The International Monetary Fund will send another mission to Buenos Aires on Monday to continue debt strategy talks and discuss “next steps,” an IMF spokesman said on Thursday, as Argentina seeks to renegotiate its $57 billion financing package. Julie Kozack, the IMF deputy director for the Western Hemisphere, and Luis Cubeddu, head of the IMF’s mission in Argentina, will lead the team. In their previous visit just over a week ago they said Argentina's sovereign debt was "unsustainable".
Economy Minister Martín Guzmán held in New York what he called "strategic meetings" with bank executives and investment funds that hold Argentine bonds under foreign law. Despite the total official secrecy, it was reported that representatives of BlackRock, Templeton, Pimco, Gramercy, Greylock, Fidelity, Morgan Stanley, Bank of American, Citibank and JP Morgan attended the meeting. Alberto Fernández' government is planning to determine next week the final structure of the sovereign debt restructuring offer.
Argentina Minister of Economy Martín Guzmán, meets today in New York with representatives of banks and investment funds holding sovereign bonds regulated under foreign law. The meeting follows another held yesterday in Washington with the Deputy Director of the Western Hemisphere Department of the International Monetary Fund (IMF), Julie Kozack, and the head of the Argentine mission, the Venezuelan Luis Cubeddu, both members of the technical mission that visited Buenos Aires last week.
Argentina Economy Minister Martín Guzmán and IMF Managing Director Kristalina Georgieva agreed to start Article IV consultations, during conversations on the sidelines of the G20 meeting in Riyadh, Saudi Arabia on Saturday. The Article IV review might pave the way to changing the terms of the IMF $56bn stand-by loan for a new program. Guzmán is travelling to Washington today to hold further meetings with IMF staff.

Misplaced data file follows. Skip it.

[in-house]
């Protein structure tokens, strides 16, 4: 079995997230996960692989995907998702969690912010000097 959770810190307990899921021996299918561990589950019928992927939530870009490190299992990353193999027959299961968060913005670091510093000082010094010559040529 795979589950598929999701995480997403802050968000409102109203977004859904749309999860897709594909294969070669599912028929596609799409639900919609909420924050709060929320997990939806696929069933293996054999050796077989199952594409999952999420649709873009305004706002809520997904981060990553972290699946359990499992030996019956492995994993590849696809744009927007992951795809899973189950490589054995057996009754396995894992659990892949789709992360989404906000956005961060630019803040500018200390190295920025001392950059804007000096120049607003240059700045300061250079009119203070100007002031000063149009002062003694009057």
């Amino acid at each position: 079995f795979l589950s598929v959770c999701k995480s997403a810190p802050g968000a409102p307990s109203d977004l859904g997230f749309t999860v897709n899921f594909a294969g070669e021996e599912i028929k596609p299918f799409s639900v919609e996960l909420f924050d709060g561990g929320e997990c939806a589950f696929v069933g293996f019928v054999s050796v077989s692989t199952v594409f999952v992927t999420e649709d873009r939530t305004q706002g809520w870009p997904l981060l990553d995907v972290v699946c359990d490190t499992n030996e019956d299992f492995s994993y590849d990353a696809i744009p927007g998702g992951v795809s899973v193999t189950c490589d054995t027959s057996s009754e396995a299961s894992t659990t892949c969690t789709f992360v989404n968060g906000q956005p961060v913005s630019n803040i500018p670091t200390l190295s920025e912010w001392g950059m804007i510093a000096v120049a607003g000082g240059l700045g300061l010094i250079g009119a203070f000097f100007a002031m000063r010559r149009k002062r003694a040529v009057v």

Argentine bond prices fell 1.3% on Thursday after an IMF technical mission essentially gave the government a green light to restructure about $100 billion in bonds and loans, including $44 billion owed to the IMF. Argentine bond prices are down 4.8% so far this year. Country risk spreads 11EMJ stood 82 basis points wider at 2,117 over safe-haven U.S. Treasury paper, indicating an increase in the perceived likelihood of default.
Argentina’s debt load is unsustainable, the International Monetary Fund said after completing a week of meetings in the country, paving the way for the government to ask private bondholders to take on losses as it prepares to renegotiate its obligations. A “meaningful contribution” will be necessary from private bondholders to restore the country’s debt sustainability, the IMF said at the end of its first technical mission in Buenos Aires under Alberto Fernandez’s presidency.
Economy Minister Martín Guzmán is scheduled to travel to Saudi Arabia on Thursday for a G20 meeting, where he will meet with IMF chief Kristalina Georgieva and hold a series of bilateral meetings to review Argentina’s debt restructuring plans. Georgieva will have on the table fresh data collected by the IMF mission lead by Julie Kozak and Luis Cubbedu that finishes today a week working in Buenos Aires.
The International Monetary Fund won’t offer Argentina a haircut on its $44 billion loan, according to Managing Director Kristalina Georgieva. “Our legal construct is such that we cannot do measures that may be possible for others without this big global responsibility,” she said. An IMF technical mission is in Buenos Aires through Feb. 19 to meet with Argentina officials and assess the country’s debt sustainability. Talks with the IMF will be key for an even bigger negotiation with bondholders to avoid a default.
A technical mission of the International Monetary Fund (IMF) arrives on Wednesday whose report will be a vital tool for reprofiling payments of $44 billion stand-by credit. That same day, the minister of economy, Martín Guzmán, will address Congress on his plan for "sustainable debt" renegotiation which also involves $67 billion owed to private bondholders. On Thursday, about AR100 billion of the AF20 Dual Bond mature.
Argentina’s Senate voted unanimously in favour of a bill that grants power to the government of President Alberto Fernández to handle a massive debt restructuring of bonds issued in foreign currency. Buenos Aires is grappling with ca. $100 billion in sovereign debt it is seeking to restructure with its creditors, including the IMF. An IMF technical mission is expected to arrive in Argentina on Feb. 12 to continue talks.